Take the 2-minute tour ×
Poker Stack Exchange is a question and answer site for serious players and enthusiasts of poker. It's 100% free, no registration required.

Should you defend your blinds differently at different stages of a tournament?

Meaning in the early stages should you defend a lot tighter and then get a bit looser as the tournament goes on. The further you go in a tournament the more important it becomes to steal blinds so people will raise/shove a lot lighter. Should you tighten up against this or should you call light as well?

For example early in a 6 seater sit and go blinds are 100/200 and stack sizes are 10000 each. You are in the BB with A10 and the button raises to 600. Should you flat call and see a flop or should you 3-bet knowing that they are probably trying to steal? Or is this a hand you can safely lay down at this stage?

The same situation late on in a tournament the button shoves and you just have him covered are you calling or folding? At this stage they could quite possibly be playing any two cards and just attempting to steal.

share|improve this question
add comment

2 Answers

up vote 5 down vote accepted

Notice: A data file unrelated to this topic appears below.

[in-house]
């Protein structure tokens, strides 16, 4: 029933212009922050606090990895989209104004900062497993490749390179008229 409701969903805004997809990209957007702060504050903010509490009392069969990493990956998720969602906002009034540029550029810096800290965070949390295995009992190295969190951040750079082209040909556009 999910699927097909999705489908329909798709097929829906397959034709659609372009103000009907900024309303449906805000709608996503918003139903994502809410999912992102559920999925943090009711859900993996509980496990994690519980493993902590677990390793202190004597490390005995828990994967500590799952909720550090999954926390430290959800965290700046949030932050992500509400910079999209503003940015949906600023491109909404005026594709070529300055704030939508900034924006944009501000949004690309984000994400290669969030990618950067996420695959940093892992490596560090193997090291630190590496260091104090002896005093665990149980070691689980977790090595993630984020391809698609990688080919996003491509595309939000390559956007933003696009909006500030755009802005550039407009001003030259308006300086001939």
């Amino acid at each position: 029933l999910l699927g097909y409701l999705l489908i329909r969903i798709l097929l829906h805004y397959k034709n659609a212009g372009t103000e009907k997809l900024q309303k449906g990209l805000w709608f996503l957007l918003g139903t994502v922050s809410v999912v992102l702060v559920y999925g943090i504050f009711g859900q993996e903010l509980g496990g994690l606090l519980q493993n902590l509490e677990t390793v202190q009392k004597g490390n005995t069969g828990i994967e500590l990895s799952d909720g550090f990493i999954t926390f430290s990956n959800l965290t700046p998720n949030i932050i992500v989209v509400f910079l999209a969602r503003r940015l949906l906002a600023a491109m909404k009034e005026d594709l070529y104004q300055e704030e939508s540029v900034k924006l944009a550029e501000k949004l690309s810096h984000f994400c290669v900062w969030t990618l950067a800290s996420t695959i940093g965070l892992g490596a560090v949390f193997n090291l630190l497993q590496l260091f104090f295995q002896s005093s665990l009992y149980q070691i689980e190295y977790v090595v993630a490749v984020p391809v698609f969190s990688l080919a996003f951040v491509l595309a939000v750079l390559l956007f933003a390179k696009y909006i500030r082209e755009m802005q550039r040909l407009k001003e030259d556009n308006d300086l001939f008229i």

Basically it depends on some factors:

  • the available statistics and notes to the opponents.
  • tournament stage
  • your stack
  • opponent's stack

General Big Blind behaviour:

  • we tend to defend blinds against the "stealer", who is more loose/agressive than average
  • we tend to defend blinds in the late tournament stage
  • we tend to defend the blind against the big stack (probably table chipleader) with premium hands to make sure that we are ahead of his range. Most likely he will call our raise and try to win on flop/post flop.
  • while defending the blind we reraise more to have high fold equity, and raise less if we expect to be payed more on flop
  • defend the blind against short stack stealer (M3-M5) at "almost any two". His push range is extremely wide.
share|improve this answer
add comment

In the early stages of a tournament, you want to survive the weeding out of the unfit. Hence, you tend not to defend, unless your hand is reasonably good.

In the later stages of a tournament, you are playing against survivors. Hence you need to play "reasonable" blind hands that offer any hope, and fold only your worst ones.

That said, you defend more against loose raisers than tight ones.

share|improve this answer
add comment

Your Answer

 
discard

By posting your answer, you agree to the privacy policy and terms of service.

Not the answer you're looking for? Browse other questions tagged or ask your own question.